Francisco Bernabe Madero
Argentines of Spanish descent
Vice-Presidents of Argentina
Members of the Argentine Chamber of Deputies
Argentine lawyers Forum
Francisco Bernabe Madero (18161896) was an Argentine lawyer and politician.
Life and times
Madero was born in Buenos Aires to Maria del Carmen Viana and Juan Bernabe Madero, a Spanish nobleman whose family was originally from Alicante. He became an active Unitarian Party supporter, and joined Francisco Ramos Mexia as a leader of a failed 1839 rebellion against the Unitarians' nemesis, Buenos Aires Governor Juan Manuel de Rosas.
He married a daughter of Ramos Mexia's, Marta, in 1848, and had six children with her. They relocated to Spain after the wedding, but returned to Argentina following Rosas' defeat at the 1852 Battle of Caseros, and dedicated himself to animal husbandry at his wife's Pampas ranch, in rural Monsalvo. He was named Justice of the Peace of Monsalvo in 1857, and was elected to Congress in 1862. Madero retired to his ranch in 1866, though he was elected to the Argentine Senate in 1872. His tenure as Senator was marked by his work in the Economic Policy Committee and his having the newly-established hamlet of Maipu recognized as a town.Torres Cano, Manuel. Historias ferroviarias al sur del Salado. p.73-4. Mar del Plata: EUDEM, 2008.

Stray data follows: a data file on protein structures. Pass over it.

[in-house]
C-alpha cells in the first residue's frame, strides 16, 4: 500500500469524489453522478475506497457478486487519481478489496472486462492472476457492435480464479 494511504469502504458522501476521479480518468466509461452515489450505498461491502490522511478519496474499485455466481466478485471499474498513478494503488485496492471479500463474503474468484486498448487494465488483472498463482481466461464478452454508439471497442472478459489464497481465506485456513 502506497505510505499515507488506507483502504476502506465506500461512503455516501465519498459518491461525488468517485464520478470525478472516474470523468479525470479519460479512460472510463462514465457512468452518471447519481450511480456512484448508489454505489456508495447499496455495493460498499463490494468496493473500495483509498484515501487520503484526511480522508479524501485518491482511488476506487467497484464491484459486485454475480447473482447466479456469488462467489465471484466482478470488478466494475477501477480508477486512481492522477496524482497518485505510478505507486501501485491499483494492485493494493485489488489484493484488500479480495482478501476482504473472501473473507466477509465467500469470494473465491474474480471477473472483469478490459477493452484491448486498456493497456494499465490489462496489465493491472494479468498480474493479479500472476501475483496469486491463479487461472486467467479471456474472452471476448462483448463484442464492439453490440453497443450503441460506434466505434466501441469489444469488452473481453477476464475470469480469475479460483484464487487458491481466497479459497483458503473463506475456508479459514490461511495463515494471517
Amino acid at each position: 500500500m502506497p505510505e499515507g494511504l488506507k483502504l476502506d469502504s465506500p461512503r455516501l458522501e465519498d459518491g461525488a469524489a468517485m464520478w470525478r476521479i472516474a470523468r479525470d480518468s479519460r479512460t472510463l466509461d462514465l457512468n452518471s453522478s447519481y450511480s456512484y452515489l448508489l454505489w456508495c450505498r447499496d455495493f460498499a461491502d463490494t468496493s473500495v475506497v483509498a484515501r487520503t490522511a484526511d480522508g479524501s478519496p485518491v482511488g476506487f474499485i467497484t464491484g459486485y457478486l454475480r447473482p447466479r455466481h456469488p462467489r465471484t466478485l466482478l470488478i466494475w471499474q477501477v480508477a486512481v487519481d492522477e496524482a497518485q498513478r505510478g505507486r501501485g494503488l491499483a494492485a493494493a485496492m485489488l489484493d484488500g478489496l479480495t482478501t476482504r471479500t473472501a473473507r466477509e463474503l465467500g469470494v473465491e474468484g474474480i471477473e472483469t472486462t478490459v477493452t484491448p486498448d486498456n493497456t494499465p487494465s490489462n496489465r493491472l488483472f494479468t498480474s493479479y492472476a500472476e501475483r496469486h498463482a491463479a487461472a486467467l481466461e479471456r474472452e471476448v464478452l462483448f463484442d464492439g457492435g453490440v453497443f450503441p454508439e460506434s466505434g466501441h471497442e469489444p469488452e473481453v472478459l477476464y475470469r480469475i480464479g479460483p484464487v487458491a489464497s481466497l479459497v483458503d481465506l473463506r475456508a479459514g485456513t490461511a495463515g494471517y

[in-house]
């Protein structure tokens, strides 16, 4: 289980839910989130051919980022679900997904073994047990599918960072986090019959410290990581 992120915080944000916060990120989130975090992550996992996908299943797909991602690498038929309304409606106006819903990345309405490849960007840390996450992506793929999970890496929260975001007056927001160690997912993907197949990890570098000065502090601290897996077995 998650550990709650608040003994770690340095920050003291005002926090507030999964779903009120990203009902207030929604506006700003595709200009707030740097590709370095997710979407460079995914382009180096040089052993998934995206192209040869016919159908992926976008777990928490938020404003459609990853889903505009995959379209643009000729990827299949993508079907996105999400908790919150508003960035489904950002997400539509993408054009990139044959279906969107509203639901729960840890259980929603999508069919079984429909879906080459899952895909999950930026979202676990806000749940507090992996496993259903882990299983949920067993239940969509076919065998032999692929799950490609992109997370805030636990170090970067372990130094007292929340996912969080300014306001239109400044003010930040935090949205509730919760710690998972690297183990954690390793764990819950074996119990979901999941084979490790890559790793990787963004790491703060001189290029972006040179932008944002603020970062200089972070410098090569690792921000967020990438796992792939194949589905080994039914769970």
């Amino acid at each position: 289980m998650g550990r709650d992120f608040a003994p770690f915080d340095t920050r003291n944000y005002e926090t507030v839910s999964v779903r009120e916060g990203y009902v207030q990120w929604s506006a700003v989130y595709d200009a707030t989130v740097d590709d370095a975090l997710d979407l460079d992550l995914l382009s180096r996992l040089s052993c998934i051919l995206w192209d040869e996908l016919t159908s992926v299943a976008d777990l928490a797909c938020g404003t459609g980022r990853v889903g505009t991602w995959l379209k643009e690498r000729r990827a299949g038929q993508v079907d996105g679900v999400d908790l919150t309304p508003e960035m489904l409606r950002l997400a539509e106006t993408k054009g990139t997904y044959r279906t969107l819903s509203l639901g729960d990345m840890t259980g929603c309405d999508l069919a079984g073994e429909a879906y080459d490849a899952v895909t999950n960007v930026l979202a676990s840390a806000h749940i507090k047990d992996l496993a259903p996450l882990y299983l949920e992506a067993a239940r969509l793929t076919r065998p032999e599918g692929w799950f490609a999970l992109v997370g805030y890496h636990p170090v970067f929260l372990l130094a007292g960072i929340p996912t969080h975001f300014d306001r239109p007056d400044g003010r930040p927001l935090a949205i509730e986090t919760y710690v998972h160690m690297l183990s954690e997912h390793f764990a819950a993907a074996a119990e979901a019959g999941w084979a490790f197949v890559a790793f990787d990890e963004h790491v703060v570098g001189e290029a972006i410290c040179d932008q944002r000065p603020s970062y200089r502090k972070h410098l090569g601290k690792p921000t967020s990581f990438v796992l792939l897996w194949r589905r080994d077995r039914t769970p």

Little known outside his local area, Madero was named the running mate for the governing National Autonomist Party candidate, Julio Roca. Elected in 1880, Madero built on the relationship he had established with the Western Railway (whose reaching Maipu that year had been the result of his efforts) to encourage their expansion throughout Buenos Aires Province.
Madero retired from public life in 1886, and retired to land owned by his wife in La Matanza County, just west of Buenos Aires. He died in 1896, and the property was later incorporated into the town of Villa Madero in 1901. A nephew of his, Eduardo Madero, obatined British financing to develop what today is known as Puerto Madero, former docklands that in the 1990s became Buenos Aires' newest neighborhood.
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